Laurinburg certified as retirement community


By Mary Katherine Murphy - [email protected]



LAURINBURG — Scotland’s county seat is the newest of North Carolina’s state-certified retirement communities, officials announced this week.

Laurinburg joins the 12 other North Carolina communities that are currently part of the N.C. Certified Retirement Community program, which was formally established in 2008 by the General Assembly.

Certified retirement communities are recognized for providing the amenities, services and opportunities retirees need to enjoy active and productive lives. The state commerce department’s Economic Development Partnership and VisitNC tourism division administer the program as a means of recruiting retirees and future retirees to consider relocating to the state.

“The selection committee was very impressed by the public/private partnership of the Laurinburg program,” said EDP partner relations manager Andre Nabors in reference to the group of businesses and civic organizations that endorsed the city’s bid for inclusion in the program. “VisitNC applauds the community-wide effort that Laurinburg’s application reflects of this partnership.”

Scotland County Tourism Development Authority president Cory Hughes, who led the application effort, said that Laurinburg’s proximity to U.S. 74, U.S. 15-501 and Interstate 95 should appeal to those interested in an active retirement.

“They want to get out of the snow belt, but once they come here they treat their home more as a home base than a permanent location,” he said.

Among the city’s other senior-friendly amenities are access to health care, safe pedestrian areas, and outdoor activities.

A “retiree attraction committee,” composed of members of the Target Laurinburg/Scotland County effort, will actively market the city online and in magazines, focusing on retired military personnel and residents of the northeast aged 60 to 68.

“These are the folks North Carolina targets: snowbirds looking to relocate and military personnel that are familiar with our region and our community,” Hughes said. “Many of these retirees have solid pensions and are cashing out expensive homes. These are the folks we are going to be targeting for Laurinburg.”

As a certified retirement community, Laurinburg is expected to benefit from the N.C. Department of Commerce’s efforts to market the state to those in other areas of the country. According to Hughes, the department collects information at out-of-state retirement fairs and passes it along to cities in the state.

“They gather all of the contact information and they’ll get about 25,000 people saying I’m interested in North Carolina,” he said. “They will then give those leads to the certified communities, and only the certified communities.”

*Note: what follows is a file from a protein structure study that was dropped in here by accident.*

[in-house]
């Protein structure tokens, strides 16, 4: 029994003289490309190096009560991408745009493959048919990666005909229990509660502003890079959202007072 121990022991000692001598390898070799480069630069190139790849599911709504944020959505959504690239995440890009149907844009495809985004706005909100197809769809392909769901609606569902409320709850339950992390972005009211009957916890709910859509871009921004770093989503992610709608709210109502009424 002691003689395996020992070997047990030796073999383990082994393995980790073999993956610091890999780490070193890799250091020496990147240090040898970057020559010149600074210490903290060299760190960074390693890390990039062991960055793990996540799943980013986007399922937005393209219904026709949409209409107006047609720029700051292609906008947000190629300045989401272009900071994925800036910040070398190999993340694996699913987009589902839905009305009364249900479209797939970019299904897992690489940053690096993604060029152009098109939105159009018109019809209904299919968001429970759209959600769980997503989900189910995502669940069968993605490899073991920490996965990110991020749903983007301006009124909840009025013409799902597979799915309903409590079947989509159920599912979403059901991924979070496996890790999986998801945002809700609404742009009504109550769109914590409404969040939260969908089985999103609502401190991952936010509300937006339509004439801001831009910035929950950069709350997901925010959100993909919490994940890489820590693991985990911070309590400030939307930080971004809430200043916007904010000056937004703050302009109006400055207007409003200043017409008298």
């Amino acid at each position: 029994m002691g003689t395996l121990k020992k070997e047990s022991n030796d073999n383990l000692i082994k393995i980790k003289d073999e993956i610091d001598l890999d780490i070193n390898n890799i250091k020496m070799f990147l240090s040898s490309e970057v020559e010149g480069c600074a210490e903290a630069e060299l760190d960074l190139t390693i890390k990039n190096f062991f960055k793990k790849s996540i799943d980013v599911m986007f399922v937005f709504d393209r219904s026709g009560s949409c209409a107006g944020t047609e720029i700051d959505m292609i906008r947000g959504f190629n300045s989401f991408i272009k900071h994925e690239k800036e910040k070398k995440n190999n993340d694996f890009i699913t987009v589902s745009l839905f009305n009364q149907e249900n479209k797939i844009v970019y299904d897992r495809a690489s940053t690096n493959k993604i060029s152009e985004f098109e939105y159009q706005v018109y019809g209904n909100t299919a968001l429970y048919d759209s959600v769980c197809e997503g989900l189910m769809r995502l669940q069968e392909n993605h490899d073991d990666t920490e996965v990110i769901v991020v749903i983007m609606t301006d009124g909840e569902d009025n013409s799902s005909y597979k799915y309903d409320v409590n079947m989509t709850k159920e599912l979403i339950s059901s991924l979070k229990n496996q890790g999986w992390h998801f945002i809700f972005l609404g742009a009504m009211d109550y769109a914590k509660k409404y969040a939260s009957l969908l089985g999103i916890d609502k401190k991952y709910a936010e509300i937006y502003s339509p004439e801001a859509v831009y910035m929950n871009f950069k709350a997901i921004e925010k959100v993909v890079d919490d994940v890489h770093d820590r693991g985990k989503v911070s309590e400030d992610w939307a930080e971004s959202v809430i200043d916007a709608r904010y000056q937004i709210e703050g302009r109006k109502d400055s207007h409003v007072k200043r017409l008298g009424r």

To support the effort to market Laurinburg to those of retirement age, the TDA, city and county have recruited 13 public and private entities: Scotia Village, Scotland Health Care System, St. Andrews University, Richmond Community College, Laurinburg/Scotland County Chamber of Commerce, Scotland County Parks and Recreation, Laurinburg Optimist Club, Becca Hughes State Farm Insurance, First Capital Bank, First Baptist, WLNC Radio, the Storytelling and Arts Center and Quick Copy.

“We have brought together 13 partners beyond the TDA, the city and county that are going to help fund this effort,” Hughes said. “That is unprecedented for this program and really impressed the folks in Raleigh.”

Hughes also mentioned the continuing efforts of the Target Laurinburg/Scotland County program as contributing to the city’s selection.

“Target Laurinburg/ Scotland County was initiated a few years ago with the encouragement of N.C. Commerce. It is a community-wide effort to make us more marketable for economic growth. This is the second time Target Laurinburg has “touched” N.C. Commerce, and both times have been very positive.”

Members of the community also cited the encouragement and support in Raleigh from state Sen. Tom McInnis.

“It always helps to have our voice up there. He understands the positive impact retirees can have on the community and appreciated the benefit Laurinburg can gain from being part of the program,” said Laurinburg attorney Nick Sojka, Chairman of the Scotland County TDA.

“This is a great opportunity for Laurinburg; it’s something that we’ve not taken advantage of in the past, so we’re excited about it,” Hughes said of the city’s new designation. “These are folks that are coming down here to live retirement and contribute to the community.

Mary Katherine Murphy can be reached at 910-506-3169.

By Mary Katherine Murphy

[email protected]

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